Simulation of primary and secondary particles in the streets of Paris using MUNICH
High particle concentrations are observed in the streets. Regional-scale chemistry-transport models are not able to reproduce these high concentrations, because their spatial resolution is not fine enough. Local-scale models are usually employed to simulate the high concentrations in street networks, but they often adopt substantial simplifications to determinate background concentrations and use simplified chemistry. This study presents the new version of the local-scale Model of Urban Network of Intersecting Canyons and Highways (MUNICH), that integrates background concentrations simulated by the regional-scale chemistry-transport model Polair3D, and uses the same complex chemistry module, as Polair3D, SSH-aerosol to represent secondary aerosol formation. Gas and aerosol concentrations in Paris streets are simulated with MUNICH, considering a street-network with more than 3800 street segments, between 3 May and 30 June. Comparisons with PM10 and PM2.5 measurements at several locations of Paris show that the high PM10 and PM2.5 concentrations are well represented. Furthermore, the simulated chemical composition of fine particles corresponds well to a yearly measured composition. To understand the influence of the secondary pollutant formation, several sensitivity simulations are conducted. Simulations with and without gas-phase chemistry show that the influence of gas-phase chemistry on the formation of NO$_2$ is large (37% in average over May and streets), but the influence on condensables is lower (less than 2% to 3% in average at noon for inorganics and organics), but may reach more than 20% depending on the street. The assumption used to compute gas/particle mass transfer by condensation/evaporation is important for inorganic and organic compounds of particles, as using the thermodynamic equilibrium assumption leads to an overestimation of the organic concentrations by 4.7% in average (up to 31% at noon depending on the streets). Ammonia emissions from traffic leads to an increase of inorganic concentrations by 3% in average, reaching 26% depending on the street segments. Not taking into account gas-phase chemistry and aerosol dynamics in the modelling leads to an underestimation of organic concentrations by about 11% in average over the streets and time, but this underestimation may reach 51% depending on the streets and the time of the day.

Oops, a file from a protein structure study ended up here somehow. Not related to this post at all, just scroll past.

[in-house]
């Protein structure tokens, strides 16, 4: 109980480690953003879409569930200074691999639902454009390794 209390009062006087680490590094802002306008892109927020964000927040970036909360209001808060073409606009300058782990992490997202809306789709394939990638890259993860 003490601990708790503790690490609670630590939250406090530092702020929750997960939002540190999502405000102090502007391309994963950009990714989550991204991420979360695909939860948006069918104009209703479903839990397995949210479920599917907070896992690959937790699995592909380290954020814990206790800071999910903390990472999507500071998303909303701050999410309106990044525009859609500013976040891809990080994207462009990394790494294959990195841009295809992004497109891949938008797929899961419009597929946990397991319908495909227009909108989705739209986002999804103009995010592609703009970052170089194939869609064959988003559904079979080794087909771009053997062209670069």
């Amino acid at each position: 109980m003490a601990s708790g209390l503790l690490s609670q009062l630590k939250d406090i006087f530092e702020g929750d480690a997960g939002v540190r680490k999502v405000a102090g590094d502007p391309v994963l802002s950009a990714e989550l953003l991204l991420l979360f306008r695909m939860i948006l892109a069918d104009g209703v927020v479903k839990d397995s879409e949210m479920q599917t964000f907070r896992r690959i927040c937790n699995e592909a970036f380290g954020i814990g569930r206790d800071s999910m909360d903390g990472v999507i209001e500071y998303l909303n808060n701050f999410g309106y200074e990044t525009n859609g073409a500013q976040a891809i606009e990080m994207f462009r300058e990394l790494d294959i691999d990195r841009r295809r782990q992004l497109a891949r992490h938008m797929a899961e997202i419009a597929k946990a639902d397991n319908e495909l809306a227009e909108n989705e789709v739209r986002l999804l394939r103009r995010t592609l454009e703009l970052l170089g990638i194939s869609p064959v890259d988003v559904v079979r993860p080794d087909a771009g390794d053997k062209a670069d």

- This article is part of the themed collection: Air quality in megacities